CD Review of Apple Tree by Katie Herzig
Katie Herzig: Apple Tree
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Katie Herzig: Apple Tree

Reviewed by Lee Zimmerman

B
eing that Katie Herzig’s career has been amazingly successful so far, there’s naturally a certain level of expectations for her new effort, Apple Tree -- the sort of anticipation that greets any relatively new artist who’s been critically acclaimed, but still drifts well below the surface as far as the masses are concerned. Having been hailed by the press as one to watch, and attracting the kind of buzz that usually indicates an imminent breakthrough, Herzig’s been wise to plot her course carefully. While it may have been tempting to up the ante on production values and forsake her usual breathy delivery in hopes of making her music a bit more radio-ready, she’s chosen instead to stay faithful to both her muse and motif. It’s fortuitous, then, that she continues to maintain her carefree sway and swoon through a set of songs that proves to be her strongest effort yet.

Herzig’s trajectory began as a member of the Colorado combo Newcomers Home, whose numerous albums provided an apt launching pad for her animated and expressive style. Her first solo effort, Watch Them Fall, attracted further notice, but it was Weightless, its follow-up, that proved the worth of her songwriting, and eventually gained her entry onto NPR, KCRW’s prestigious "Morning Becomes Eclectic" program and primetime exposure through NBC’s hit drama "Grey’s Anatomy." Featured status on the "Ten out of Tenn" and "Hotel Café" tours, and supporting roles for Dar Williams and Shawn Colvin, elevated her further into the spotlight and helped shore up her status.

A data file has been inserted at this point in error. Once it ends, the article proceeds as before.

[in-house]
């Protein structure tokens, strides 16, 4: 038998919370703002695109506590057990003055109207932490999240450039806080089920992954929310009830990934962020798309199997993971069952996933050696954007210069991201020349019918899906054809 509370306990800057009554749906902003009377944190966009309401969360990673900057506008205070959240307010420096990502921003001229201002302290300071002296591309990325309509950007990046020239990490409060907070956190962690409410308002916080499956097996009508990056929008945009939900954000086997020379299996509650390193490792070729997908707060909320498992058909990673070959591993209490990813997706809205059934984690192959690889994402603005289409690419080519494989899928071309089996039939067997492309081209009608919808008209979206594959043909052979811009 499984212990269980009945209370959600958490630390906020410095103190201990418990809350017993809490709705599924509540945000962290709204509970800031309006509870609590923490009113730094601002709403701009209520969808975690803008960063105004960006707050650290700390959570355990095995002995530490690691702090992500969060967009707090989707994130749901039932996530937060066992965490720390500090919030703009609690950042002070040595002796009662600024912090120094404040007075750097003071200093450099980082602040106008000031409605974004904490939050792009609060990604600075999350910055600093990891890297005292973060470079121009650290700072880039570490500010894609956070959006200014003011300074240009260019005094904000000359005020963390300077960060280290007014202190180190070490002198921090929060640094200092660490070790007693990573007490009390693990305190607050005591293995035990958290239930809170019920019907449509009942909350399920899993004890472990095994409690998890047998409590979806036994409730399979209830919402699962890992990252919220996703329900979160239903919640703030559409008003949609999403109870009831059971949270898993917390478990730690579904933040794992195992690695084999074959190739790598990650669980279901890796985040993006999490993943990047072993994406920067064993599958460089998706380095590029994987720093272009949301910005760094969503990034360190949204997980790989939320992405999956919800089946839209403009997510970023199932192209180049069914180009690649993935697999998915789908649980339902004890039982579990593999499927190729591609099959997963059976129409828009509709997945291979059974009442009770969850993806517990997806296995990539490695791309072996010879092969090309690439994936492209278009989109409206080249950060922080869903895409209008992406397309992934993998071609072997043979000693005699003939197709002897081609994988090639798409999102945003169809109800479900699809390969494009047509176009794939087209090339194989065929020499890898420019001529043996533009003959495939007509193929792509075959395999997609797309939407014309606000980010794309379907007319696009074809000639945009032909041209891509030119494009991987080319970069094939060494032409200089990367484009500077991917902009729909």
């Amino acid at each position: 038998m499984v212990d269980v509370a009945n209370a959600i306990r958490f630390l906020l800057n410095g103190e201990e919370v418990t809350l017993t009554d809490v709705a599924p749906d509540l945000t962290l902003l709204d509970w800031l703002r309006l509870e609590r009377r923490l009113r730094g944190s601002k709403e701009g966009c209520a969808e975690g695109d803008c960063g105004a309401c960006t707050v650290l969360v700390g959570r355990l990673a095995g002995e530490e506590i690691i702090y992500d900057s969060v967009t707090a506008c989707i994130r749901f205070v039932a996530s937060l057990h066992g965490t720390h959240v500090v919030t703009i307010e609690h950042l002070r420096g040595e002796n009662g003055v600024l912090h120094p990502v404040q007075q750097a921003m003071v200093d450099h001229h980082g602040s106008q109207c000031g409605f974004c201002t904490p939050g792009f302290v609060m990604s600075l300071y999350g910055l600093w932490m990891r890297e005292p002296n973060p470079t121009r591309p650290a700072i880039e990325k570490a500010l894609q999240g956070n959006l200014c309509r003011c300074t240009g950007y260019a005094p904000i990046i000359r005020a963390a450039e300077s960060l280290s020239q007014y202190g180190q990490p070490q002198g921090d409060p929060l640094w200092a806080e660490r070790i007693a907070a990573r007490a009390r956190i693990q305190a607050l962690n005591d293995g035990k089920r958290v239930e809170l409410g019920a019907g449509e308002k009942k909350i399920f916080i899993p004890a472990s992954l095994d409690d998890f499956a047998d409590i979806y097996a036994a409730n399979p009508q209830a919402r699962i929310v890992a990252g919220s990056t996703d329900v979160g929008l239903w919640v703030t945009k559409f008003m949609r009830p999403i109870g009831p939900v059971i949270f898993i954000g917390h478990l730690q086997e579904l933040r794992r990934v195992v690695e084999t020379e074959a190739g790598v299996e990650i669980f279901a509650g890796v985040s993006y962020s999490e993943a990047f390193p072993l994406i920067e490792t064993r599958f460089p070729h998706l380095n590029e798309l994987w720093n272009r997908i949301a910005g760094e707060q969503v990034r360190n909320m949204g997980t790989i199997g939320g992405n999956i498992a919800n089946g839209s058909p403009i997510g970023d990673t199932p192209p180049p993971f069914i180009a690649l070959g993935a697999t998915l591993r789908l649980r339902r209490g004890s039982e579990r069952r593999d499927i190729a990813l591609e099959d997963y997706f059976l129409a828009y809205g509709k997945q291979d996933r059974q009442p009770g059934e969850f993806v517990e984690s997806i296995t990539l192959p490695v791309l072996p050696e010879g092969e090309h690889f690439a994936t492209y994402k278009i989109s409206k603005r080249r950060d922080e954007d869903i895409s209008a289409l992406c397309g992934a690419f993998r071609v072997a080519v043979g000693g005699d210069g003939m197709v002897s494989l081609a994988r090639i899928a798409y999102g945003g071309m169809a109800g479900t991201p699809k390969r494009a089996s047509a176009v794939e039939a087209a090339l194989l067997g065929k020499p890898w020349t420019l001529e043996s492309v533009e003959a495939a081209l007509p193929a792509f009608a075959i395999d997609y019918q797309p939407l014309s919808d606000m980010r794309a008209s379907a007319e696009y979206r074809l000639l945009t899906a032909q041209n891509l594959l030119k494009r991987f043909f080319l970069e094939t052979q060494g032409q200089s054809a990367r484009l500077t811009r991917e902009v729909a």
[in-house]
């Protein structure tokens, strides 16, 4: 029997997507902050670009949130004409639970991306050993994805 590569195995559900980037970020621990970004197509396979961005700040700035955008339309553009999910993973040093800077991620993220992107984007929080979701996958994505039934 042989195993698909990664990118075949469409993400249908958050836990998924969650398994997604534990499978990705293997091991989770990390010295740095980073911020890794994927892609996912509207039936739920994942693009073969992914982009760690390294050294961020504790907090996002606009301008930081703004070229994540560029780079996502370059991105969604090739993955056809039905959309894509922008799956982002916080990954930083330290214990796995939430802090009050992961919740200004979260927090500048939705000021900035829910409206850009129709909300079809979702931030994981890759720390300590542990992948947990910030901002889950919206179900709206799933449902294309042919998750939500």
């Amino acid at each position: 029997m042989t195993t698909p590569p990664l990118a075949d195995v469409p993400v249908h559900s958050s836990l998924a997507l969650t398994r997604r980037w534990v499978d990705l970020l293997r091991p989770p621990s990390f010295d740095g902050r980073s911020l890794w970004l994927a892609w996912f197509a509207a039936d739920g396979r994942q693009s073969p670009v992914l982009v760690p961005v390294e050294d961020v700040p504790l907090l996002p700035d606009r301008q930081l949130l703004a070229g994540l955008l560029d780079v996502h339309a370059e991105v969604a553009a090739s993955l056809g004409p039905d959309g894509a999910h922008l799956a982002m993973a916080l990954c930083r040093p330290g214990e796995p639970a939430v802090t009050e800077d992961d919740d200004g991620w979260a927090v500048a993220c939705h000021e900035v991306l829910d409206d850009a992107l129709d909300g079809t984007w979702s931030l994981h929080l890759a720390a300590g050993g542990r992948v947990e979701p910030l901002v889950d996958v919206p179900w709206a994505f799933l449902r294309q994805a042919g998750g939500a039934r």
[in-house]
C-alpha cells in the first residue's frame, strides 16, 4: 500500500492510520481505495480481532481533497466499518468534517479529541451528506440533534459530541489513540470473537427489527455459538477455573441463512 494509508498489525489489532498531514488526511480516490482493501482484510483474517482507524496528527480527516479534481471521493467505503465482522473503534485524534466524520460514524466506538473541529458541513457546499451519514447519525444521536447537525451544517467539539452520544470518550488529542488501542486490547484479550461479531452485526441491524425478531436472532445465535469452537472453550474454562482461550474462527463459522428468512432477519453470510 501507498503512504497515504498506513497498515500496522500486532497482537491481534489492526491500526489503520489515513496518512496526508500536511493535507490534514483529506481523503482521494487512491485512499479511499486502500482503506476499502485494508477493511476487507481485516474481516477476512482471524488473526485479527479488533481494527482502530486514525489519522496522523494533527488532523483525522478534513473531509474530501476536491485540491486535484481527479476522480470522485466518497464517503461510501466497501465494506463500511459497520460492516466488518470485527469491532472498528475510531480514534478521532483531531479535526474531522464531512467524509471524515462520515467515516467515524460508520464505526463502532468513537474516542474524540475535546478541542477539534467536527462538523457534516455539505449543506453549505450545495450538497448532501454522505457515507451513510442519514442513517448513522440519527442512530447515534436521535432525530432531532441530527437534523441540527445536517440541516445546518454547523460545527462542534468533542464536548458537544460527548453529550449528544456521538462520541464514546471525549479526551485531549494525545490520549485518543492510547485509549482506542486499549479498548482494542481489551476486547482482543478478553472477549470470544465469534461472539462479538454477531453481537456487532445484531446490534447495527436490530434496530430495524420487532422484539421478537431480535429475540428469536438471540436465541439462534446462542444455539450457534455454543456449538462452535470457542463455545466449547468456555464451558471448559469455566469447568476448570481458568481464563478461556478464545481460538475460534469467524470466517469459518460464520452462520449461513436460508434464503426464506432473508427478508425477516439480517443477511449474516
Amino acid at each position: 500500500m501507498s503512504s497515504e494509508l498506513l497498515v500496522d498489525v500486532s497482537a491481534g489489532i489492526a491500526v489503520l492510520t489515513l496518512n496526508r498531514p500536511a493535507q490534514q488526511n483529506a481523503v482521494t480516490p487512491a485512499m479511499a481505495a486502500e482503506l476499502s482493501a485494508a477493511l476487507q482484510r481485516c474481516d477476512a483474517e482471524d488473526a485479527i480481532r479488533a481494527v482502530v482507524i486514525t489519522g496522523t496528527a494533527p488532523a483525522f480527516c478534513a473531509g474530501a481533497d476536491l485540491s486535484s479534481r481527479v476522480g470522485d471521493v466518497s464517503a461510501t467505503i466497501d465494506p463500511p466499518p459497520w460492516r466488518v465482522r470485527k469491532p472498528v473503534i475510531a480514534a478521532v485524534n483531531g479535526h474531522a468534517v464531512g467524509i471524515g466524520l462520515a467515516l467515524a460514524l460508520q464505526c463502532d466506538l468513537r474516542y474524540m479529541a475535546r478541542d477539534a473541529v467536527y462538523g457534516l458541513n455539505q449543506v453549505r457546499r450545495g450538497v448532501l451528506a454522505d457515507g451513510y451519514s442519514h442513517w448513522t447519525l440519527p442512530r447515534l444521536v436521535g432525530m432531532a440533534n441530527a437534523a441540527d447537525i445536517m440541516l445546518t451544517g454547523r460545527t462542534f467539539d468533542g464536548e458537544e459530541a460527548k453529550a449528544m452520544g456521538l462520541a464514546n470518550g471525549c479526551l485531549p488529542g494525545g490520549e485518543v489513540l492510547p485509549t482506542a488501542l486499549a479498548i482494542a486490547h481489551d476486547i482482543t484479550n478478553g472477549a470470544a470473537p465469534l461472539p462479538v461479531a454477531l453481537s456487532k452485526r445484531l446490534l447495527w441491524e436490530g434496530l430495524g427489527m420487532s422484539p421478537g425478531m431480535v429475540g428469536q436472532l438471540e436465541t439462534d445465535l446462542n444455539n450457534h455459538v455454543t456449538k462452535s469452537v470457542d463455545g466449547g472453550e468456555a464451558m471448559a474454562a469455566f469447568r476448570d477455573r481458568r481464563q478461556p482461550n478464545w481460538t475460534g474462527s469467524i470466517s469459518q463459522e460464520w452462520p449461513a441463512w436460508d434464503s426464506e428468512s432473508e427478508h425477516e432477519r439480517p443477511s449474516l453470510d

Happily, Apple Tree doesn’t fall far from the niche she’s carved for herself. It’s both quirky and reverential, mining playful sounds while finding appropriate reflection when the music makes it appropriate to do so. It’s the sort of record that begs repeated listens to catch every nuance, and yet can be enjoyed even during a cursory encounter while soaking up its cheery optimism. Opening track "Songbird" skips along sweetly, as lightly as its title suggests, before becoming engulfed in a surge of guitars, violins and tangled atmospherics. "I Want to Belong to You" is similarly seductive, full of puckish whimsy, with a gentle lilt and sway. The lazy sprawl that graces "Wish You Well," the agitated urgency of "Hologram," the punch-drunk pulse and whistle elevating "How the West Was Won" and the gypsy strum bestowed on "Sumatra" all reflect the various hues with which she colors her material, a further reflection of the imagination and ingenuity that’s so vital to her delivery.

While some songs seem to float, as if in an ethereal orb, Herzig grounds her material in a basic pop premise, be it the percolating pulse of "I Will Follow" or the giddy optimism of "Foevermore." There’s both joy and passion expressed in Herzig’s musings, and that makes this Apple Tree that much more succulent indeed.

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